4 Things a Commercial Building Inspector Will Check!
Purchasing commercial property is not only expensive, but it also requires a great deal of consideration and research before a purchasing decision can be made. Investors, insurance lenders, portfolio lenders, and commercial mortgage-backed security (CMBS) lenders routinely order property condition assessments (PCAs) in order to learn more about a property or before entering into a purchase agreement.
Here are four things a commercial inspector will focus on during the inspection.
The Five Major Systems
Commercial buildings generally have five major systems: electrical, mechanical, heating, plumbing, and air conditioning/ventilation. They're checked to make sure these systems are in good working condition. If a system is not up to par, the inspector estimates the cost of repair (or replacement) in the report. Fire safety systems, building alarms, and sprinkler systems are also checked.
A building’s exterior includes more than its outer walls – it also includes parking lots or structures, landscaping, and roofing. The inspector determines whether the building is structurally sound and highlights any necessary repair costs. Inspectors may rely on insight from roofing experts, construction contractors, building code inspectors, or other outside experts to fully inspect the exterior health of a building.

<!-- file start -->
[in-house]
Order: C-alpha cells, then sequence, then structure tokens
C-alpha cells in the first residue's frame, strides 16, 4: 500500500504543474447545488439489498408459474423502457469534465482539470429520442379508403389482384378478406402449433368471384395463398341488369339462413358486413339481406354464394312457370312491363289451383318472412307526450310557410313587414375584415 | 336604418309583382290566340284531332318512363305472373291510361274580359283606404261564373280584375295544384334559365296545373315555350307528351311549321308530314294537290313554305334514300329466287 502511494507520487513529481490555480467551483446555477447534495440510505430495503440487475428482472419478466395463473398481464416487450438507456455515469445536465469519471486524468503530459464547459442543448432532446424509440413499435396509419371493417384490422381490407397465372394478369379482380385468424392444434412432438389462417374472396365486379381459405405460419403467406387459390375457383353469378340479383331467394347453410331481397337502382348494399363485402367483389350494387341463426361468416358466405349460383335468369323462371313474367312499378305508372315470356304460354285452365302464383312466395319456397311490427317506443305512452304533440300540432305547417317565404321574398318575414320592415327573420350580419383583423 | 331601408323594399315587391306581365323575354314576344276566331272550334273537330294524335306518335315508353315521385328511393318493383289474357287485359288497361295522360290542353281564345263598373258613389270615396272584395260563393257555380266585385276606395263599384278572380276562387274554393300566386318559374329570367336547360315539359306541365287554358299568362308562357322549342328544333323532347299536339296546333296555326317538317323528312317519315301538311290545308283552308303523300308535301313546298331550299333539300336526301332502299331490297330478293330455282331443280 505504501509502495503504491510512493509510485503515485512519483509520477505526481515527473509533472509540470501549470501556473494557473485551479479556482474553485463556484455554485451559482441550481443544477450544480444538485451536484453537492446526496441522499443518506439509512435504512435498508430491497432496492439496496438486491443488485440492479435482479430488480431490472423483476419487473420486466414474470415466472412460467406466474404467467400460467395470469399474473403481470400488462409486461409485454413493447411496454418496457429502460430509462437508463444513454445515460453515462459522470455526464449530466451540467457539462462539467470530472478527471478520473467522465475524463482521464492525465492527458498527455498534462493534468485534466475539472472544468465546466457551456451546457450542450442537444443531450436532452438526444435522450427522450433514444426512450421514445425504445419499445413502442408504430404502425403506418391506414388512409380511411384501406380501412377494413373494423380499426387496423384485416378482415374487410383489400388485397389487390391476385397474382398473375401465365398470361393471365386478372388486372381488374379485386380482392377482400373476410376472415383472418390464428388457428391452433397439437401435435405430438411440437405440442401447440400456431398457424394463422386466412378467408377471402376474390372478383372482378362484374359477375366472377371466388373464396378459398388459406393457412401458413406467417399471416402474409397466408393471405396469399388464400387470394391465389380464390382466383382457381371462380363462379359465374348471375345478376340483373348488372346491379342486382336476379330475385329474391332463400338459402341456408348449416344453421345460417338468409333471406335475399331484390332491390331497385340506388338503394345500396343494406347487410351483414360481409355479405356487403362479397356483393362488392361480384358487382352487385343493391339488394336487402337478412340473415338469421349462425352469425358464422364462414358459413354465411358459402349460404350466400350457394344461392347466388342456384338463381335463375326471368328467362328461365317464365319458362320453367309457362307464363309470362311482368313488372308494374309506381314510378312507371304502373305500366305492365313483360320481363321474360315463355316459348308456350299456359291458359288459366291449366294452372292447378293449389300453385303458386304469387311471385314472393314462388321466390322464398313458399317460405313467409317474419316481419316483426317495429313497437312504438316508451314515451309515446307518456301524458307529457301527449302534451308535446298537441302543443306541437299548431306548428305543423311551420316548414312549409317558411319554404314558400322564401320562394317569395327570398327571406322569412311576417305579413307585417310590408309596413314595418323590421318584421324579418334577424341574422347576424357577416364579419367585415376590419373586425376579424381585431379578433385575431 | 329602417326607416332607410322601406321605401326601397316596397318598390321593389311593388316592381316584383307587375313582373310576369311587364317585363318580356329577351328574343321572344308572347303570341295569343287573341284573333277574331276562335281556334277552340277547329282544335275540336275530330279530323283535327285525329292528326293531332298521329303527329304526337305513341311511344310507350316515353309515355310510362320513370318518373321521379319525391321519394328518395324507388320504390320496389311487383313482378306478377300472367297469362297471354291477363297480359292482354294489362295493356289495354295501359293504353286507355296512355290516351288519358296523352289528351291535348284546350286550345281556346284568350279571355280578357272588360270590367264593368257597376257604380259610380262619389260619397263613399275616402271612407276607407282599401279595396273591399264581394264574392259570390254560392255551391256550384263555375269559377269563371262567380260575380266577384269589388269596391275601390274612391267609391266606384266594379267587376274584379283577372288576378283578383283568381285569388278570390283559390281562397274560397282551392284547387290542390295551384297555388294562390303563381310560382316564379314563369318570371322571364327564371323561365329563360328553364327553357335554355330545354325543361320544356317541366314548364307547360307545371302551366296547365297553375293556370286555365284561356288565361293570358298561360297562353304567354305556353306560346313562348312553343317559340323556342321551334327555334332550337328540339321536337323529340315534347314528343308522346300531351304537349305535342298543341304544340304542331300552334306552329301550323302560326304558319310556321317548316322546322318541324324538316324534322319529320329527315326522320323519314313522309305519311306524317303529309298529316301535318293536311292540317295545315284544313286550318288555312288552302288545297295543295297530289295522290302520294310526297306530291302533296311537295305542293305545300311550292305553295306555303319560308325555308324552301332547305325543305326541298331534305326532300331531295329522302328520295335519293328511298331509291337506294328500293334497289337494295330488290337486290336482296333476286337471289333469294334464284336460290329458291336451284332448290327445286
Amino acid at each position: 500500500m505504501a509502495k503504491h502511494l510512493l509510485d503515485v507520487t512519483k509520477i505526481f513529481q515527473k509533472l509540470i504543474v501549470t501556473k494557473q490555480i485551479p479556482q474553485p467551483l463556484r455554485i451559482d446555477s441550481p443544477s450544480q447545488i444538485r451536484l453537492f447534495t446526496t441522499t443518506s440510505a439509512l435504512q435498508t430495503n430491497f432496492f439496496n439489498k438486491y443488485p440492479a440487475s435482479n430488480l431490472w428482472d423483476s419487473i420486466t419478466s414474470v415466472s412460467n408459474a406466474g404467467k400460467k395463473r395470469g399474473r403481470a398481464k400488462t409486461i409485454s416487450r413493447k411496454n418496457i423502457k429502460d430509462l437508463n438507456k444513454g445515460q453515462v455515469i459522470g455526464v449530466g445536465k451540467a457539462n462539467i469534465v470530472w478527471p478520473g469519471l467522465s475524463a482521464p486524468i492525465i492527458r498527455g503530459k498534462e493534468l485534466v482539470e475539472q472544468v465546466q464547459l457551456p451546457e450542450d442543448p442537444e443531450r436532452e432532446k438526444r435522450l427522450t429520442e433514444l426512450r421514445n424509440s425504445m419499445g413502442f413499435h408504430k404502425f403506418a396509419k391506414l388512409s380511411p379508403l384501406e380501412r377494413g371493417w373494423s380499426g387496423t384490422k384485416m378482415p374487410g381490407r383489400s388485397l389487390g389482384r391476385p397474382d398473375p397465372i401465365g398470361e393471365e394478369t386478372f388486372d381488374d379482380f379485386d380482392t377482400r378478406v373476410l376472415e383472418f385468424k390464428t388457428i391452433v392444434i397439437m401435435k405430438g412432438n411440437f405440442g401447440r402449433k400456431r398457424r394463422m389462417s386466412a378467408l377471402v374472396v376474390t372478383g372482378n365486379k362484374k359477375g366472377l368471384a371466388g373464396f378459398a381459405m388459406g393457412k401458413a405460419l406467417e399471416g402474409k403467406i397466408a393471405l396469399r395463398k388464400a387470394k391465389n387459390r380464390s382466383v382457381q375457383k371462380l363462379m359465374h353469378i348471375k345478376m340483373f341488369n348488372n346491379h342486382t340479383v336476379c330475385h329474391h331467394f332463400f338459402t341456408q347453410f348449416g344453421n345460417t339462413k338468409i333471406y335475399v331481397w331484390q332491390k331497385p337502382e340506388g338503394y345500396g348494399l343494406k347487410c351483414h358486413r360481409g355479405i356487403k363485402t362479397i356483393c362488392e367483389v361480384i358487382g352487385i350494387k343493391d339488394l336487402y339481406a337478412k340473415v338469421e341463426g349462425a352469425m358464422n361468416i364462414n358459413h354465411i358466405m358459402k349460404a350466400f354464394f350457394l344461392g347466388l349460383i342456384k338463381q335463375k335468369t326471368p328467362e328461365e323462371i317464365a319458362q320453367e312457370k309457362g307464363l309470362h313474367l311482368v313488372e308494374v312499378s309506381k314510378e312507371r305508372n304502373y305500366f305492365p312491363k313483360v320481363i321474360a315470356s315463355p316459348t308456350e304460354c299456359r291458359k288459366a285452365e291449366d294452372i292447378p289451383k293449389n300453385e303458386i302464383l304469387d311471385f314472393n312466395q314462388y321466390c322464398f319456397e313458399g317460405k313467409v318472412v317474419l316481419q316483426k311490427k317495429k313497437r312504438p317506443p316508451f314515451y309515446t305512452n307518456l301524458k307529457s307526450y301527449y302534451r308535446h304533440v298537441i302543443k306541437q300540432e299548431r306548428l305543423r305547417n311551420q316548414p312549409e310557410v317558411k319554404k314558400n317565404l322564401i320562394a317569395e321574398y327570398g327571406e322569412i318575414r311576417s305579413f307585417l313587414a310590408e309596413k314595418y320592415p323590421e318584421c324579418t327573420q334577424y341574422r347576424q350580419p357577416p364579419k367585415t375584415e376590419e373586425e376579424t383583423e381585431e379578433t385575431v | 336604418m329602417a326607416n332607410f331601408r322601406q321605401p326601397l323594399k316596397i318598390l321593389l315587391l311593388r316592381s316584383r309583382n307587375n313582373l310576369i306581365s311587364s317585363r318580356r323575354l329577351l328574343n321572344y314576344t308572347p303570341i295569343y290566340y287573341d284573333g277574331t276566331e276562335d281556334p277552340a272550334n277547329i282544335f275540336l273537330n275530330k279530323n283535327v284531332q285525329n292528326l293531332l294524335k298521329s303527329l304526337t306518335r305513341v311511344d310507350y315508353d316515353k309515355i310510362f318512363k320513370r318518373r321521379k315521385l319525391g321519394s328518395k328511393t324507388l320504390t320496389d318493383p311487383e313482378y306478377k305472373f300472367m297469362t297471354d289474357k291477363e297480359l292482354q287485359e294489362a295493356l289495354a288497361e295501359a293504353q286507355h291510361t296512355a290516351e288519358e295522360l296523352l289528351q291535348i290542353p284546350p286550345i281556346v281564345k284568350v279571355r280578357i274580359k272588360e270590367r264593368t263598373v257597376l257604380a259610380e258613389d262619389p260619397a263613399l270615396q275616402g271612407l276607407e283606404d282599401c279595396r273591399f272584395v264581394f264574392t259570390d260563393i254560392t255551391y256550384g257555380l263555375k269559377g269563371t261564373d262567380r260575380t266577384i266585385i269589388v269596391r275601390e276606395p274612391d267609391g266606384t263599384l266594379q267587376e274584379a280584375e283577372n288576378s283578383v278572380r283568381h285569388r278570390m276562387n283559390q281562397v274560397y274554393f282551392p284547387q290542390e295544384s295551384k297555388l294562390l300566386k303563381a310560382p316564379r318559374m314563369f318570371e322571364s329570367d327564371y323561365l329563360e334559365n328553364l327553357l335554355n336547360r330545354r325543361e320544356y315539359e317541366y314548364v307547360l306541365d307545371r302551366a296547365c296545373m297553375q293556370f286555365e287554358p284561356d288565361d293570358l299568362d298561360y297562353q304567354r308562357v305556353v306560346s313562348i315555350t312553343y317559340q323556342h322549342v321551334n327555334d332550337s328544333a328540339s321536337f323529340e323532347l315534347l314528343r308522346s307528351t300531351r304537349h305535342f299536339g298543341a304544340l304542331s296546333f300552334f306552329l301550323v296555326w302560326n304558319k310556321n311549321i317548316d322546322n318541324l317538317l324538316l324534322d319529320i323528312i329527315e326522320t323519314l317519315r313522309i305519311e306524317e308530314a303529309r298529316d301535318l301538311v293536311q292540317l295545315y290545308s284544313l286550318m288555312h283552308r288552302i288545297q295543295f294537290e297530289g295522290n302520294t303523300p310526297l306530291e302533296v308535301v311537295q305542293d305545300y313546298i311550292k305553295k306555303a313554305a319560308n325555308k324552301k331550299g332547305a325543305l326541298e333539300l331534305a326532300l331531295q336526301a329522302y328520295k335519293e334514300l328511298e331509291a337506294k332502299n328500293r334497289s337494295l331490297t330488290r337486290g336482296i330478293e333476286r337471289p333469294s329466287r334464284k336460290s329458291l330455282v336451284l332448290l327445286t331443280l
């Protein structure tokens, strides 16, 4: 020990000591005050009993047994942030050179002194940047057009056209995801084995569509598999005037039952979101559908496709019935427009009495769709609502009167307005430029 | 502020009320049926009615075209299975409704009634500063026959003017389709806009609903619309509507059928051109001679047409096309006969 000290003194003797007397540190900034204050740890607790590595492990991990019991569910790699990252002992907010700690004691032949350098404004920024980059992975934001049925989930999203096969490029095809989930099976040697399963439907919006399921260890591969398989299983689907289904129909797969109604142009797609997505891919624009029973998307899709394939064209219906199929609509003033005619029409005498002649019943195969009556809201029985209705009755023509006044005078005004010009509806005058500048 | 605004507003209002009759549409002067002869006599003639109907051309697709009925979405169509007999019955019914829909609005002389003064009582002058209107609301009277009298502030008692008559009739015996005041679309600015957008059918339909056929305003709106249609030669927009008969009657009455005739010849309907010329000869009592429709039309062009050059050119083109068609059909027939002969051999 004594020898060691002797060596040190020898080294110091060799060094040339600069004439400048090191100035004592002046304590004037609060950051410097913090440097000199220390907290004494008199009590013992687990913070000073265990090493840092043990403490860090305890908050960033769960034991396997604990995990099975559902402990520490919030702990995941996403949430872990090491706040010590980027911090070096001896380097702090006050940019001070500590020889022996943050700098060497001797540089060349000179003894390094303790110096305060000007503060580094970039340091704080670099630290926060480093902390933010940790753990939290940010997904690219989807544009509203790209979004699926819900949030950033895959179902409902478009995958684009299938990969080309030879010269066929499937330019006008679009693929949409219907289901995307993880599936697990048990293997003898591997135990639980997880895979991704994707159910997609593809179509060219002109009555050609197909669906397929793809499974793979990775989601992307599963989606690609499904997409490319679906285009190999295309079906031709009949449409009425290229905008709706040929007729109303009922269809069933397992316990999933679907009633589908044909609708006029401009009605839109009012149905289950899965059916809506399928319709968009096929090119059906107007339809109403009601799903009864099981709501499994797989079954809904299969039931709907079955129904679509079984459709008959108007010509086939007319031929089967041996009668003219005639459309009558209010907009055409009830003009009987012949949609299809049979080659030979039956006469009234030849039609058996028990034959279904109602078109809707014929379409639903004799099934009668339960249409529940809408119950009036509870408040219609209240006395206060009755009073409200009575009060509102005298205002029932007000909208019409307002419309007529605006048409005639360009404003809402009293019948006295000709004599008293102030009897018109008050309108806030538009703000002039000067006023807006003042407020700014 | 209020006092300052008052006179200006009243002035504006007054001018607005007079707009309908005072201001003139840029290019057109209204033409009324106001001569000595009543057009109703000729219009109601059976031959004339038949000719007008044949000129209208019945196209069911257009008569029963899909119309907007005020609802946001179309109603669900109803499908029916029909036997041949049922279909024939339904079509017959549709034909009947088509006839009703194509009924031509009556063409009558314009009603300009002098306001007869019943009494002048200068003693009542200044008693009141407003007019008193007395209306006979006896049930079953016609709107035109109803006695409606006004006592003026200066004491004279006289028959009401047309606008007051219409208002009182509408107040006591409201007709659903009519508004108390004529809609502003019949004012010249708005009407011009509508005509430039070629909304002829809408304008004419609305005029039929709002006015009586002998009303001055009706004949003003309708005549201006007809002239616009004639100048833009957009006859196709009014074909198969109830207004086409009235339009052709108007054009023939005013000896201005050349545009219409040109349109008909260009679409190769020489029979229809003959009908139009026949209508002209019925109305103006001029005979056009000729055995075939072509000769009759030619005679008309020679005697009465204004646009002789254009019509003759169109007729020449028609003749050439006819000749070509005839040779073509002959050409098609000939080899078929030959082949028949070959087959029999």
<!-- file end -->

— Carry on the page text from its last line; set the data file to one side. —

This portion of the inspection serves two purposes: to check that interior spaces meet local building codes, and to check for safety-related risks and hazards. The inspector looks at the building’s walls, floors, bathrooms, offices, kitchen spaces, and similar areas. This portion of the inspection illuminates any need for interior renovations (especially if anything within the building is not up to code).
The Building’s Documentation
Commercial building inspectors review many documents during the inspection process. They may review appraisals, building plans, citations, certificates of occupancy, construction permits, evacuation plans, environmental studies, fire safety system records, floor plans, maintenance records, and surveys. These records reveal the true cost of owning the building and help the investor determine the value of the property.
An inspector’s findings will be compiled in a final Property Condition Report (PCR). It includes written evidence of observations, as well as photos for clarification. It also includes any recommendations from the inspector on how to conduct corrective action or request follow-up testing by a specialist. In most cases there’ll be a cost estimate for repairs and future replacements.